For Pope Francis, Kingdom of God Grows by Silent Witness

The kingdom of God is not far from us, the Holy Father observed, but, often, it’s ‘hidden in the holiness of daily life.’

(photo: Daniel Ibáñez/CNA)

VATICAN CITY — Pope Francis said in his homily at Mass on Nov. 13 that the kingdom of God, already present among us, never attracts attention to itself, but, rather, is cultivated though silent holiness in everyday life.

“The kingdom of God is humble, like the seed: humble, but it becomes great by the power of the Holy Spirit,” the Pope told those at the chapel of the Vatican’s St. Martha guesthouse.

“It is up to us to let it grow in us, without boasting about it: Let the Spirit come, change our soul and carry us forward in silence, in peace, in tranquility, in closeness to God, to others, in worship of God, without spectacle.”

The Holy Father centered his reflections on the day’s Gospel reading from Luke, in which the Pharisees ask Christ when the kingdom of God would come. In response, Christ tells them it is already there and reveals that when the Son of Man returns it will be like lightning in the sky.

Rather than being noisy and trying to be part of the crowd, the kingdom of God is like a seed that grows underground, always going deeper without attracting attention, the Pope explained.

“The kingdom of God is not a spectacle. The Lord never says that the kingdom of God is a spectacle. It is a celebration,” which is something different, he observed.

Although this celebration is something beautiful that we will experience in heaven, our human weakness is often drawn toward spectacles, the Pope said, noting how often we use normal celebrations to create a big scene.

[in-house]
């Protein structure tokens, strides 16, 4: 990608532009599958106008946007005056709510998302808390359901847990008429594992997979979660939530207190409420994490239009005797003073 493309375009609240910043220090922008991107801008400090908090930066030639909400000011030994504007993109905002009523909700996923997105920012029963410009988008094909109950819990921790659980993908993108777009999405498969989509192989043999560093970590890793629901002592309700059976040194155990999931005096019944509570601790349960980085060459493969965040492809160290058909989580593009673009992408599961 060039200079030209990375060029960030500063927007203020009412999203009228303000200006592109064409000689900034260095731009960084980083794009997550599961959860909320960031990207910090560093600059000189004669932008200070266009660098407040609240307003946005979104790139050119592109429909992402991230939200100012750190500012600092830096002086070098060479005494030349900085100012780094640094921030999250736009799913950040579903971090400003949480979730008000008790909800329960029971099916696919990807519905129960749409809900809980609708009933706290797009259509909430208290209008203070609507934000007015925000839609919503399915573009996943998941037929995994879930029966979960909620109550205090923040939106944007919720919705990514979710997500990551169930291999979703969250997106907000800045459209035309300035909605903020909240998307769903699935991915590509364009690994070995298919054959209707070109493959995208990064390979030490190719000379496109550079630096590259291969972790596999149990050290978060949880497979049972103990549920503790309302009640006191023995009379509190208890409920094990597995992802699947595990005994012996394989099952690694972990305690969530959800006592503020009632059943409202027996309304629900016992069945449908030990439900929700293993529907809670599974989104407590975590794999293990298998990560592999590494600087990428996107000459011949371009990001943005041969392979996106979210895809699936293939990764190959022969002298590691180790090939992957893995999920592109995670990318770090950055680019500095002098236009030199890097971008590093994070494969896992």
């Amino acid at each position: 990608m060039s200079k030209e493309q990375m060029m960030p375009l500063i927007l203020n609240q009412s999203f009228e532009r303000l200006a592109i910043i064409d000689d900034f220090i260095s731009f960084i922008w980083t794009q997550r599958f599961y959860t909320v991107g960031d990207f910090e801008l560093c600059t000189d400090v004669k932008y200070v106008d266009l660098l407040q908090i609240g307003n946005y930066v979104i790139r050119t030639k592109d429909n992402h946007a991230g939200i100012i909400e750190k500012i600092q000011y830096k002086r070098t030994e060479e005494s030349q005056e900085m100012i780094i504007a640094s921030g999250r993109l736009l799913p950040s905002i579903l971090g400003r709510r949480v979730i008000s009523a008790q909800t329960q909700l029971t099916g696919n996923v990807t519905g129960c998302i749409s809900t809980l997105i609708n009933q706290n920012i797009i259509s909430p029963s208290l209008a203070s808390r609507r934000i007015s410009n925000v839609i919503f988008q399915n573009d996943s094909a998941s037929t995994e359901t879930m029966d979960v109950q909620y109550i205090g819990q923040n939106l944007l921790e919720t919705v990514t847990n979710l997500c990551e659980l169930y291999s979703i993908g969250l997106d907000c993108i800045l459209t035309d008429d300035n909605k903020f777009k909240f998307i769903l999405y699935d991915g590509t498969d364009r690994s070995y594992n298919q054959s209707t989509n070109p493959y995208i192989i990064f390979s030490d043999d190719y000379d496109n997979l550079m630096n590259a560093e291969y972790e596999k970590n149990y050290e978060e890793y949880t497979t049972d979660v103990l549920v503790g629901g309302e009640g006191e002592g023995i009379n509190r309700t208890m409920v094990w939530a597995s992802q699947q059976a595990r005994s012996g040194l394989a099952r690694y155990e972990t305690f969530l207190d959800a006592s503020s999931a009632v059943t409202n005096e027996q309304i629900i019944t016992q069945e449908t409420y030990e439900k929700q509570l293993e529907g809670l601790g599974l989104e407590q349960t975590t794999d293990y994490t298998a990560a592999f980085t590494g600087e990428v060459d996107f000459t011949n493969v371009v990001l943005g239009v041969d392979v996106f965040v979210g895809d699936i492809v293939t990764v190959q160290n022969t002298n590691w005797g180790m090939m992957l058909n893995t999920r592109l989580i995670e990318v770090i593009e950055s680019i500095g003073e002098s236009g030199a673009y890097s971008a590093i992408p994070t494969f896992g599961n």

Weddings are a good example, he said, observing how, oftentimes, the couple getting married is more concerned with putting on a “fashion show, being seen, vanity,” than receiving the sacrament.

On the other hand, “the kingdom of God is silent; it grows inside. The Holy Spirit nourishes it through our willingness, in our land, which we have to prepare.”

Eventually, the day will come when the kingdom is manifested in all of its glory, he said, but that will not happen until the end of time, when Christ will come, “make noise” and “flash like lightning” that lights the sky up from one side to the other.

“When one thinks of the perseverance of many Christians who struggle to raise their family — who care for children, care for grandparents and arrive at the end of the month with only half a euro, but who pray,” this is where the kingdom of God is found, the Pope added.

The kingdom of God is not far from us, but is near and often “hidden in the holiness of daily life,” the Holy Father observed.

Pope Francis explained how even when Christ describes his glorious return, he immediately speaks of his coming passion and death, saying that he will have to suffer many things first and be rejected by the people of that generation.

“Even suffering, the cross, the cross of everyday life — the cross of work, family, to carry on doing good things — this small, daily cross is part of the kingdom of God.”

The Pope concluded by encouraging those present to pray for the grace to nurture the kingdom of God present inside themselves silently with prayer, worship and acts of charity.